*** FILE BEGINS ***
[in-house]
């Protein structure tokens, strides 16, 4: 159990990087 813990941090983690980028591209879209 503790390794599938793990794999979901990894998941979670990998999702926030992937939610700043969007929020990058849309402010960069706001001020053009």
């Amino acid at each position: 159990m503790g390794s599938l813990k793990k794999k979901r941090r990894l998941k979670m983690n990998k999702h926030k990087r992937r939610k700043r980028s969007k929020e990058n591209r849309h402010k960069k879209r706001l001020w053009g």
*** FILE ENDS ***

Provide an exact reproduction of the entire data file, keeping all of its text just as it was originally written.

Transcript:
[in-house]
């Protein structure tokens, strides 16, 4: 159990990087 813990941090983690980028591209879209 503790390794599938793990794999979901990894998941979670990998999702926030992937939610700043969007929020990058849309402010960069706001001020053009």
């Amino acid at each position: 159990m503790g390794s599938l813990k793990k794999k979901r941090r990894l998941k979670m983690n990998k999702h926030k990087r992937r939610k700043r980028s969007k929020e990058n591209r849309h402010k960069k879209r706001l001020w053009g």